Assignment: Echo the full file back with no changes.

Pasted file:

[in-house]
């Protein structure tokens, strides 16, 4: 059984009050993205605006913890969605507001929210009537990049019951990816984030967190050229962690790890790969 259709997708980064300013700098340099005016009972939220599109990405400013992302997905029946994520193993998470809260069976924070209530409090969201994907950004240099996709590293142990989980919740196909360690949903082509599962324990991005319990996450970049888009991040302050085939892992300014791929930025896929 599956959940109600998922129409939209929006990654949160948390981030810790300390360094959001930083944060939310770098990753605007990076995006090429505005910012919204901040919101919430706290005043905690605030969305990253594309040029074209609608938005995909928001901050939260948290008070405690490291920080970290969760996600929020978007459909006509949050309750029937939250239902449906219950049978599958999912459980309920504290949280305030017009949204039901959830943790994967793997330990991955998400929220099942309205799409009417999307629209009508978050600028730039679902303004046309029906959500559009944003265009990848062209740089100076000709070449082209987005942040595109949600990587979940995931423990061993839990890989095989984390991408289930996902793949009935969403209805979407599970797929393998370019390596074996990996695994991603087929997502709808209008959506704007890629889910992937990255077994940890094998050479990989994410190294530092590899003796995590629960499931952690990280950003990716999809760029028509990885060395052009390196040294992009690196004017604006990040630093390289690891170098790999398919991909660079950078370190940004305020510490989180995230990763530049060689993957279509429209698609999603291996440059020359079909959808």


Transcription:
[in-house]
């Protein structure tokens, strides 16, 4: 059984009050993205605006913890969605507001929210009537990049019951990816984030967190050229962690790890790969 259709997708980064300013700098340099005016009972939220599109990405400013992302997905029946994520193993998470809260069976924070209530409090969201994907950004240099996709590293142990989980919740196909360690949903082509599962324990991005319990996450970049888009991040302050085939892992300014791929930025896929 599956959940109600998922129409939209929006990654949160948390981030810790300390360094959001930083944060939310770098990753605007990076995006090429505005910012919204901040919101919430706290005043905690605030969305990253594309040029074209609608938005995909928001901050939260948290008070405690490291920080970290969760996600929020978007459909006509949050309750029937939250239902449906219950049978599958999912459980309920504290949280305030017009949204039901959830943790994967793997330990991955998400929220099942309205799409009417999307629209009508978050600028730039679902303004046309029906959500559009944003265009990848062209740089100076000709070449082209987005942040595109949600990587979940995931423990061993839990890989095989984390991408289930996902793949009935969403209805979407599970797929393998370019390596074996990996695994991603087929997502709808209008959506704007890629889910992937990255077994940890094998050479990989994410190294530092590899003796995590629960499931952690990280950003990716999809760029028509990885060395052009390196040294992009690196004017604006990040630093390289690891170098790999398919991909660079950078370190940004305020510490989180995230990763530049060689993957279509429209698609999603291996440059020359079909959808």